Dr. Swanson has worked on numerous marine environmental crises and is currently involved in projects dealing with understanding of physical processes in Long Island Sound, designing and implementing marine monitoring programs, and understanding the consequences of anthropogenic alterations in a couple of Long Island north-shore harbors.

"Journey to the Center of the Earth: 
A Mineral Physicist's Perspective"

Robert C. Liebermann

Distinguished Service Professor
Department of Geosciences

7:30 to 8:30 p.m.
Friday October 24, 2003

As they travel through the Earth, earthquake waves provide important clues to the behavior of minerals and rocks at great depth. Mineral physics experiments at high pressures and temperatures provide the code to unravel these clues and to arrive at a 3-D picture of the chemical composition and mineralogy of these regions. In addition, these experiments provide information on the fate of minerals as they are subducted back inside the Earth as part of the plate tectonics process


"Looking at Long Island Geology 
Penetrating Eyes"

Daniel Davis
Department of Geosciences

7:30 to 8:30 p.m.
Friday November 21, 2003

Only a short distance below our feet, the subsurface of Long Island contains a rich variety of geological and anthropogenic features that can be revealed and studied using the tools of geophysics. Electrical sounding methods, including resistivity array surveys, allow the mapping of sediment layers, groundwater, and subsurface tunnels, all of which conduct electric currents to differing degrees. Ground-penetrating radar makes it possible to "see" buried objects the size of a baseball and some sediment layers only a fraction of an inch thick in the top few meters and it allows us to image larger objects and ground water to depths of around a hundred feet. Magnetic methods make it possible to detect thin pipes in the top few feet of the subsurface or volcanic flows and dikes up to thousands of feet deep, beneath Long Island's thick sediment cover. Such studies shed light on Long Island's history from the rifting that accompanied the formation of the Atlantic Ocean to the sedimentary record of the last ice and the time of glacial retreat, to recent and present-day geologic and human history on our island.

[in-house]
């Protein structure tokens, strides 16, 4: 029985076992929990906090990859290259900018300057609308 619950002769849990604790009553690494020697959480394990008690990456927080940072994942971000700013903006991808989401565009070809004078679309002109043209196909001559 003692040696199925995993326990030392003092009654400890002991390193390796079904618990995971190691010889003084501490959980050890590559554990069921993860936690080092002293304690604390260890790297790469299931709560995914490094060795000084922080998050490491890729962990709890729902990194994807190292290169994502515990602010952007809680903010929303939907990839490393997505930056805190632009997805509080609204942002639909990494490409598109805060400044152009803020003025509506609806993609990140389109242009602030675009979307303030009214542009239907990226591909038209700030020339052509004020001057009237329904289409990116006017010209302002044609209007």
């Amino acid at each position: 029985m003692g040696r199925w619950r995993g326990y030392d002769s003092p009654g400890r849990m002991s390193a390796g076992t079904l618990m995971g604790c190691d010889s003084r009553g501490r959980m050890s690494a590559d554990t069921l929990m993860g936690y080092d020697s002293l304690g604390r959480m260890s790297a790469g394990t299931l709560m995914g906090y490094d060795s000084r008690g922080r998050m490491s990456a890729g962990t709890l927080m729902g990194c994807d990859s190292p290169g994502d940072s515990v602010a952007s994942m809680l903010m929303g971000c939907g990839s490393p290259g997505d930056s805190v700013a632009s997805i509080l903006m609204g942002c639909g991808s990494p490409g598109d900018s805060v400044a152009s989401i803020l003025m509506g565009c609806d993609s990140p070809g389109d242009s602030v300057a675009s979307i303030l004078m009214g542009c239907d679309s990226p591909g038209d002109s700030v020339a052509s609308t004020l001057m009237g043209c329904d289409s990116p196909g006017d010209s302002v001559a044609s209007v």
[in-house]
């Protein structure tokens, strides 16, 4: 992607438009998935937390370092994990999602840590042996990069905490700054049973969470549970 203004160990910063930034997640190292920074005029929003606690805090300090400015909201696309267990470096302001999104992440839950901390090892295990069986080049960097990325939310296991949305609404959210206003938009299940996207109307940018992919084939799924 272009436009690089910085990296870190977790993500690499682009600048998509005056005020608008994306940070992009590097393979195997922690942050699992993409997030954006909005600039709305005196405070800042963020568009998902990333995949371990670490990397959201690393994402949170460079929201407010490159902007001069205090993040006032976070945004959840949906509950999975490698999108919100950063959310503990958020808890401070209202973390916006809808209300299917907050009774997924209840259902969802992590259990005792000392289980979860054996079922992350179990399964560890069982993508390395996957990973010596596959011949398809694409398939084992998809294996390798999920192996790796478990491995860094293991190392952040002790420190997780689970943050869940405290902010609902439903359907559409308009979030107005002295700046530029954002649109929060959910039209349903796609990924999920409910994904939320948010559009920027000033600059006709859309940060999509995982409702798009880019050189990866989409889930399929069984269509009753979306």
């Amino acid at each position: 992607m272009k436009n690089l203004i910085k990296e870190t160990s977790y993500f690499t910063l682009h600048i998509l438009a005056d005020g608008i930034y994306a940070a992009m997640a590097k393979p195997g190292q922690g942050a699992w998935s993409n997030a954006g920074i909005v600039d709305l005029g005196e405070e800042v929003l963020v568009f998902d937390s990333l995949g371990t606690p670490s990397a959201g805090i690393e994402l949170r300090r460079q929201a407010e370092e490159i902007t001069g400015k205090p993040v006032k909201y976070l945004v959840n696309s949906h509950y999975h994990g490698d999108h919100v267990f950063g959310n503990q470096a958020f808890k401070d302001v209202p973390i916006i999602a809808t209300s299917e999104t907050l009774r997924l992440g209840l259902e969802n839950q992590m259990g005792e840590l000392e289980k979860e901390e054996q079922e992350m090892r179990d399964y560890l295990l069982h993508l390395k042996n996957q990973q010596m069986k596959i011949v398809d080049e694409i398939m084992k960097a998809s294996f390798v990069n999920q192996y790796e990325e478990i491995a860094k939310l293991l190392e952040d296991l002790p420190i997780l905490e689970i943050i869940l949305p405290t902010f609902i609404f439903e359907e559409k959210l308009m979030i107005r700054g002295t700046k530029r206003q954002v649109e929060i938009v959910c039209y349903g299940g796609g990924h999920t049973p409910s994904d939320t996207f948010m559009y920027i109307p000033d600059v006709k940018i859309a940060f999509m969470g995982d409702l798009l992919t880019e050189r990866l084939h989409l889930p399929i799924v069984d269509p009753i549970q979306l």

In-service credit available for teachers

If your school requires that you have a sequence of educational opportunities in order to receive in-service credit, please advise them that during the Fall Semester we will be offering one-hour of in-service credit for each of the:

Three Geology Open Nights
Meets last Friday of month 

Four Astronomy Open Nights
Website for more information is:
Meets first Friday of month

Four The Worlds of Physics - 
Web site for more information is:
Meets second Friday of month

Three The Living World
Website for more information is:


Geology Open Night, Astronomy Open Night, The Worlds of Physics and the Living World meet in ESS 001 at 7:30 p.m.

We will offer 7.5 hours of in-service credit for:
Long Island Geologists field trip in Fall

Information is available on the Long Island Geologists web site is:

A more printable description of in-service credit offerings can be found at this link.

There will be Refreshments and Demonstrations after the Presentations.

Admission is FREE!

Presentations are in Room 001 ESS Building SUNY Stony Brook

How do I get to the Earth and Space Sciences Building at SUNY Stony Brook?